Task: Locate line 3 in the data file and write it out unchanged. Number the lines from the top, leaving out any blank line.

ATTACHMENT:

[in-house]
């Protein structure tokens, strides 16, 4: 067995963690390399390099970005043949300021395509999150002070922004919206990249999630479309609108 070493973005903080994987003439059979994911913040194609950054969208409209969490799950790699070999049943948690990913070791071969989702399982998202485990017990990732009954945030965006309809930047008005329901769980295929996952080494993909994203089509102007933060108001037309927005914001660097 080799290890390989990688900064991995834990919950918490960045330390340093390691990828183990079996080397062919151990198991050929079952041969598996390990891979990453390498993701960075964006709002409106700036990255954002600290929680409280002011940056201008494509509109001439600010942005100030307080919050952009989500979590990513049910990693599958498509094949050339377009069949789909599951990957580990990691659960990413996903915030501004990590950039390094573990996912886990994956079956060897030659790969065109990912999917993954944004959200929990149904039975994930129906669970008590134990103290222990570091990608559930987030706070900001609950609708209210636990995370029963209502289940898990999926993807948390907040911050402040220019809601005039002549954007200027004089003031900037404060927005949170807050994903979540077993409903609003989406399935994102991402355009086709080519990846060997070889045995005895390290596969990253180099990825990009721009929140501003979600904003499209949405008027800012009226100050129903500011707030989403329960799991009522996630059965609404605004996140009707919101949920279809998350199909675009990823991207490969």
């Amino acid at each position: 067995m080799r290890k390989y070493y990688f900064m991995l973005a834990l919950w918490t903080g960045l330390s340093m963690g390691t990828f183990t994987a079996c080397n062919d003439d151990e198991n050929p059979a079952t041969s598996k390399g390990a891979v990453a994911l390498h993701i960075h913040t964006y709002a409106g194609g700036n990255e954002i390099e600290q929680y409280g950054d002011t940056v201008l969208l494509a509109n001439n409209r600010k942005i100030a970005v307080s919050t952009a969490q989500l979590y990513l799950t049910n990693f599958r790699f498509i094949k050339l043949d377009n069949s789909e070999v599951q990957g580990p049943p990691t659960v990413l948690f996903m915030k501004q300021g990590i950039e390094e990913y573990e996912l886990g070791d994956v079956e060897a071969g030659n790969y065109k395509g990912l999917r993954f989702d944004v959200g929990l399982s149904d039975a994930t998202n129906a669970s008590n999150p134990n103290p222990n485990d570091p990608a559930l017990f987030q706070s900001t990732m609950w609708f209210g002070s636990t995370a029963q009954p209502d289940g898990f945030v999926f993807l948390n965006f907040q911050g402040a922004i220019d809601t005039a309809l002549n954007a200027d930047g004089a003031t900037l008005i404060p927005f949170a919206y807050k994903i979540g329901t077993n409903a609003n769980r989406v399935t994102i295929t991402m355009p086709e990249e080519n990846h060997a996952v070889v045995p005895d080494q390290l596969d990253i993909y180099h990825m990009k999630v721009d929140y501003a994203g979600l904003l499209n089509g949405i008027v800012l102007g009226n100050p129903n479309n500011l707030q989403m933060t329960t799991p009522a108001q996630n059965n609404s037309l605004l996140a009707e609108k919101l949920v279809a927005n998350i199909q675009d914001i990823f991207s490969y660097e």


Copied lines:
């Amino acid at each position: 067995m080799r290890k390989y070493y990688f900064m991995l973005a834990l919950w918490t903080g960045l330390s340093m963690g390691t990828f183990t994987a079996c080397n062919d003439d151990e198991n050929p059979a079952t041969s598996k390399g390990a891979v990453a994911l390498h993701i960075h913040t964006y709002a409106g194609g700036n990255e954002i390099e600290q929680y409280g950054d002011t940056v201008l969208l494509a509109n001439n409209r600010k942005i100030a970005v307080s919050t952009a969490q989500l979590y990513l799950t049910n990693f599958r790699f498509i094949k050339l043949d377009n069949s789909e070999v599951q990957g580990p049943p990691t659960v990413l948690f996903m915030k501004q300021g990590i950039e390094e990913y573990e996912l886990g070791d994956v079956e060897a071969g030659n790969y065109k395509g990912l999917r993954f989702d944004v959200g929990l399982s149904d039975a994930t998202n129906a669970s008590n999150p134990n103290p222990n485990d570091p990608a559930l017990f987030q706070s900001t990732m609950w609708f209210g002070s636990t995370a029963q009954p209502d289940g898990f945030v999926f993807l948390n965006f907040q911050g402040a922004i220019d809601t005039a309809l002549n954007a200027d930047g004089a003031t900037l008005i404060p927005f949170a919206y807050k994903i979540g329901t077993n409903a609003n769980r989406v399935t994102i295929t991402m355009p086709e990249e080519n990846h060997a996952v070889v045995p005895d080494q390290l596969d990253i993909y180099h990825m990009k999630v721009d929140y501003a994203g979600l904003l499209n089509g949405i008027v800012l102007g009226n100050p129903n479309n500011l707030q989403m933060t329960t799991p009522a108001q996630n059965n609404s037309l605004l996140a009707e609108k919101l949920v279809a927005n998350i199909q675009d914001i990823f991207s490969y660097e």